PA, why see one? Is it that PA dont want the responsibility of a Dr. like paying Medical Malpractice insurance? Or is it that they are not willing to go to school long enough to be a Dr? Or what is it? I dont care to see a PA and will not untill i am forced to do so. I think that will come soon enough! Dr.s need to be carefull what they ask for, PA will end up taking there jobs. Like cases of Family Med Dr. colds, sore throat, and the Doctors will be forced into a Specialty and Family med will be a PA job. Dr.s like this now, but becarefull!
"Hi! My name is Tiffany and I'll be your medical practicioner today. Isn't that swell?"
I was a medical secretary once, ages ago. Usually this type of position works like hell and is paid secretary's wages. Now, they are required to attend, yes, classes for a few months. They assist doctors by such things as giving shots, drawing blood, giving EKG's, assisting in Office procedures such as removing moles, warts, stitches,etc., lots of etc. In those days we were simply "trained."We were the "physician's assistant.
A physician's assistant now is generally a nurse who has had additional training. You would have to call one of the many (everywhere) colleges that offer these types of medical courses.
Careful about some of those (few or several months) colleges. Some doctors may not recognize them as credit. Some colleges or universities may not either
You can also take short courses in any kind of ex-ray, MRI, etc. Again, check out the accreditation of those schools.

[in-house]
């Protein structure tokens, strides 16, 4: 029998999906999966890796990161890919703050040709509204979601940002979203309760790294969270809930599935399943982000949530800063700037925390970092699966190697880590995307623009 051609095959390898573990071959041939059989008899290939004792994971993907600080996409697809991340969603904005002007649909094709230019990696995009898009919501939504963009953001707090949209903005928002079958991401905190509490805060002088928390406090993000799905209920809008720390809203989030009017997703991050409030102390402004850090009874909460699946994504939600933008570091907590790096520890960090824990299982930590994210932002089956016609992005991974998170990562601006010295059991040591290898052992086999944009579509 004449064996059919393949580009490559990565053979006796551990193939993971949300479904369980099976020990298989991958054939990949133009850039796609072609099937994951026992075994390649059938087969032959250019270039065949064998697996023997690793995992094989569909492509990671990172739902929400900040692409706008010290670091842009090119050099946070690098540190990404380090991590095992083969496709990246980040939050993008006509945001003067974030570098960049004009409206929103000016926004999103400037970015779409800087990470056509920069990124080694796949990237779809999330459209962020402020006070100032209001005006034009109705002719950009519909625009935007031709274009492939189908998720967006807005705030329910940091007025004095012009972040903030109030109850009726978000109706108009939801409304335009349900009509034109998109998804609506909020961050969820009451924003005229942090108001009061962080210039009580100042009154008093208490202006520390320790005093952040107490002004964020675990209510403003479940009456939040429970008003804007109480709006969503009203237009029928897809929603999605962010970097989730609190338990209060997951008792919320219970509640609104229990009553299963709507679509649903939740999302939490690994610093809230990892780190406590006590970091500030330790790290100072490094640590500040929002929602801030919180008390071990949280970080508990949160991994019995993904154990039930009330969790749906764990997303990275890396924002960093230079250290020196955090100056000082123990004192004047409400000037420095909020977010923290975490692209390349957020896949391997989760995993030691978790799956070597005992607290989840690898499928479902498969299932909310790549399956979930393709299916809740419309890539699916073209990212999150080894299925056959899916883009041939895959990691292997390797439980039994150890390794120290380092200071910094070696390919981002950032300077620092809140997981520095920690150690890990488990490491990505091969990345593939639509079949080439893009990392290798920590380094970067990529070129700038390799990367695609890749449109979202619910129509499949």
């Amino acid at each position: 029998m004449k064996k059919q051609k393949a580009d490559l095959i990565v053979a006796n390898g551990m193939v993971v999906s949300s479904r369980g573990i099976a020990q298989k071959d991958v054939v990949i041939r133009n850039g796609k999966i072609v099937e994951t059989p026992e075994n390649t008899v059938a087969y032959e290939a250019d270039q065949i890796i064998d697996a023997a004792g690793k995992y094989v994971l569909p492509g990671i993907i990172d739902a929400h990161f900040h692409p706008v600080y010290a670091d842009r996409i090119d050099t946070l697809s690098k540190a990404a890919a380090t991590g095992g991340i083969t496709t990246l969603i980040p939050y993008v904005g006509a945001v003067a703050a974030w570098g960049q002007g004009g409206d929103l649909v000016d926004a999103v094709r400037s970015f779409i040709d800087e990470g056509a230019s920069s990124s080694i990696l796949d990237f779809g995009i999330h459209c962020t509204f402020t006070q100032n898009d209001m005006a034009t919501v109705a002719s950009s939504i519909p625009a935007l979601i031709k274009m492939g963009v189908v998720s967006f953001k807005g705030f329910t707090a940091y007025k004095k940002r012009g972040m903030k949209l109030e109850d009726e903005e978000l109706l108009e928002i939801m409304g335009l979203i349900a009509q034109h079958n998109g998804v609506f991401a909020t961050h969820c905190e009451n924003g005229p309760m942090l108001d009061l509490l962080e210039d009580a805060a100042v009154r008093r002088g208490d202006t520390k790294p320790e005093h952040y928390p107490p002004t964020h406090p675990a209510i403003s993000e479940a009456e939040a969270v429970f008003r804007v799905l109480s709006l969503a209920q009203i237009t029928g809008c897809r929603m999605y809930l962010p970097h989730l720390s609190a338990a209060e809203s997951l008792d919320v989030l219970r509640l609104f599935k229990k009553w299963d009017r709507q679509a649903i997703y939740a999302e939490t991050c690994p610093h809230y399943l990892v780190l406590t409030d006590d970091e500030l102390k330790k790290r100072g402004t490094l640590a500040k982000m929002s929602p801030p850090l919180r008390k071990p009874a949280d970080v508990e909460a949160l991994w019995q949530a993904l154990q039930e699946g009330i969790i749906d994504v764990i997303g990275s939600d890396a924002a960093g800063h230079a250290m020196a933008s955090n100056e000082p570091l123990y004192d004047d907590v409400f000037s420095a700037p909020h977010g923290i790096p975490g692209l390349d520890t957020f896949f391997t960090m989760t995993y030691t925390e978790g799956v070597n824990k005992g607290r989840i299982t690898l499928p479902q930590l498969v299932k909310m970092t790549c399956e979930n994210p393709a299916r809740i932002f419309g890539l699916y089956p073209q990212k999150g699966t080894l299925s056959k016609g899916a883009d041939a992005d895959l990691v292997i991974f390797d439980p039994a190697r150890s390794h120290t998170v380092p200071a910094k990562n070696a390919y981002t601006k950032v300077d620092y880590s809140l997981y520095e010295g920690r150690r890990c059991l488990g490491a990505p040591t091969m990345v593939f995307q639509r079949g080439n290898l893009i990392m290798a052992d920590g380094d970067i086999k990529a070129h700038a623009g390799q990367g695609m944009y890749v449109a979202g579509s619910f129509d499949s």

I am very suprised that in this day in age people are so ignorant. Physician assistants are licensed medical professionals that are fully educated and trained in the medical module, which is the same module as physicians are trained, they are also credentialed by the state they practice in to evaluate, diagnose, treat and prescribe medications. I am a PA and yes I did complete my premed degree and afterwards attended 2 years of PA school, which was very rigorous and not easy, the main difference between PA and MD school is that it is accelerated into a 2 year program instead of 4, and a residency is not completed, but when it comes down to it...you are learning Medicine, which is the same material all practicing providers need to learn, including physicians and NPs and your first few years on the job experience are pretty much like your residency program. In fact, after finishing school and starting work in my field, I felt I had more experience, especially in procedural skills than 1st year residents in my field. Please do your research and maybe try asking someone who actually knows about this profession before downgrading an entire profession. After all, you may find a PA or NP to be taking care of your mother one day.....